By Steve Early
Home to one of the largest oil refineries in the state, Richmond, California, was once a typical company town bankrolled by Chevron. This largely nonwhite, working-class city of a hundred thousand had experienced the by-products of decades’ worth of poverty, substandard housing, and poorly funded public education. It had one of the highest homicide rates, per capita, in the country and a jobless rate often twice the national average.
But in 2012, when veteran labor reporter Steve Early moved from New England to Richmond, he witnessed a surprising transformation. In Refinery Town, Early chronicles the ten years of successful community organizing in Richmond that raised the minimum wage, defeated a casino development project, created a municipal ID to aid undocumented workers, reduced crime through “community policing,” challenged home foreclosures, and took on big oil giant, Chevron. This compelling story of a city remade provides a model for citizens engaged in local politics and community building anywhere.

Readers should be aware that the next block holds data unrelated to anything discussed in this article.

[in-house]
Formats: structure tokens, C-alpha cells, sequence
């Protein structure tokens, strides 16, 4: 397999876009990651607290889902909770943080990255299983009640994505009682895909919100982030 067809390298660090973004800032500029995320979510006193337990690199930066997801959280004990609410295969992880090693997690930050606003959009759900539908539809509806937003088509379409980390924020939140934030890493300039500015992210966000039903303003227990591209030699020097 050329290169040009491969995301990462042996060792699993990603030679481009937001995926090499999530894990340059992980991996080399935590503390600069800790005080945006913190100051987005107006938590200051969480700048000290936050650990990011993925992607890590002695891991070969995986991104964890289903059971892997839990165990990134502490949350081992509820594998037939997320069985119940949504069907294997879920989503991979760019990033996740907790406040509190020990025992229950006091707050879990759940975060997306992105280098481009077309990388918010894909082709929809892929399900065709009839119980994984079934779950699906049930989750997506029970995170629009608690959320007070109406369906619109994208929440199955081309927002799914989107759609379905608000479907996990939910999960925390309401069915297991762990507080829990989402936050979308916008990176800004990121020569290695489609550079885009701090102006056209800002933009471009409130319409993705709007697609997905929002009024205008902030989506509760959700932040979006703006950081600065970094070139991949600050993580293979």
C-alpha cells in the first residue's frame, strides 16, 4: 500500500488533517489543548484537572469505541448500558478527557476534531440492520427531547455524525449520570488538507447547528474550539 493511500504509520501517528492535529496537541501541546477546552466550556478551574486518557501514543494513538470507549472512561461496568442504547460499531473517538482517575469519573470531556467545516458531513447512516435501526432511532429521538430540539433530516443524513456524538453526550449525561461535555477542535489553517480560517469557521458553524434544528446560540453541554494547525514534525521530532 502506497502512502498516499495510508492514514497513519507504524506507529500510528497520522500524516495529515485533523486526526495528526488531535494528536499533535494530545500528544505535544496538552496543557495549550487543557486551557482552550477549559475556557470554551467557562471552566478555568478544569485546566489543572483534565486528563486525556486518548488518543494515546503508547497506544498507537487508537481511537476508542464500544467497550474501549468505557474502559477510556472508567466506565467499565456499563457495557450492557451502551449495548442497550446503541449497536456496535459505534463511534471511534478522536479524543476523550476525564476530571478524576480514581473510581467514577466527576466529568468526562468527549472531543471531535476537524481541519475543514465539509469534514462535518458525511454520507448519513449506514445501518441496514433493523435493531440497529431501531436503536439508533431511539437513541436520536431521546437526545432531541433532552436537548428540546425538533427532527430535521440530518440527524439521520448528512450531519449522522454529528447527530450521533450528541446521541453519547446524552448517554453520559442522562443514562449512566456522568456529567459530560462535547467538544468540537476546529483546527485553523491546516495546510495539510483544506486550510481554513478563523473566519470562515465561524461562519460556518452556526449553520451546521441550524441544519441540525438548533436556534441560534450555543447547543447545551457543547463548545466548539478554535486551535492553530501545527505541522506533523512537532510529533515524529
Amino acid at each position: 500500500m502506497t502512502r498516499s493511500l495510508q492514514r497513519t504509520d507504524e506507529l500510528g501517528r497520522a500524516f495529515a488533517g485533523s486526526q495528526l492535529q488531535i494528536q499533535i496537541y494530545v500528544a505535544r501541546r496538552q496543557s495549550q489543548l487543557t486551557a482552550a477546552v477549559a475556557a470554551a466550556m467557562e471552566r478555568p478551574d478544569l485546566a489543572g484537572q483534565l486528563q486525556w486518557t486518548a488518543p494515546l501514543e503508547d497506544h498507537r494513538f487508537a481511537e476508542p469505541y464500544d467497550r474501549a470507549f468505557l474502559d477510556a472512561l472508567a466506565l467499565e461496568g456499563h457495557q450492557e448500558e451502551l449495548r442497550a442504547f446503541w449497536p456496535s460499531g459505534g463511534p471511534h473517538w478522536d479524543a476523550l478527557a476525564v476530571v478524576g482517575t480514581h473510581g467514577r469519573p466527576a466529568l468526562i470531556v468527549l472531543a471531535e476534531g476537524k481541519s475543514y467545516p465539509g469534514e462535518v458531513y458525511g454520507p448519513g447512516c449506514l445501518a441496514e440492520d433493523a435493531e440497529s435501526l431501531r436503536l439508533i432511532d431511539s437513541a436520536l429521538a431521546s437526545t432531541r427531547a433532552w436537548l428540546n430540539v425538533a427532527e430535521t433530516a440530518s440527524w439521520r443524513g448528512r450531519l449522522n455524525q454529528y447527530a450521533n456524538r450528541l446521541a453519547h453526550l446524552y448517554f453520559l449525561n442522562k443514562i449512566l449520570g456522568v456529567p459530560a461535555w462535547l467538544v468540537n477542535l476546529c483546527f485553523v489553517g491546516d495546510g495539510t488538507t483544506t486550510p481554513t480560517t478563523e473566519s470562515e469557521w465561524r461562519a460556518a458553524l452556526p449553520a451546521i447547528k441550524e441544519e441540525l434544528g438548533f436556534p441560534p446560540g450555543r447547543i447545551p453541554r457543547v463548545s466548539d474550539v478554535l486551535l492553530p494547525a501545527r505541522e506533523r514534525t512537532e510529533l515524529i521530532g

Steve Early has been an active labor journalist and organizer for over forty years. His work appears in the New York Times, Boston Globe, and The Nation, among other publications. He is the author of four books, including Save Our Unions: Dispatches of a Movement in Distress. He lives in Richmond, CA.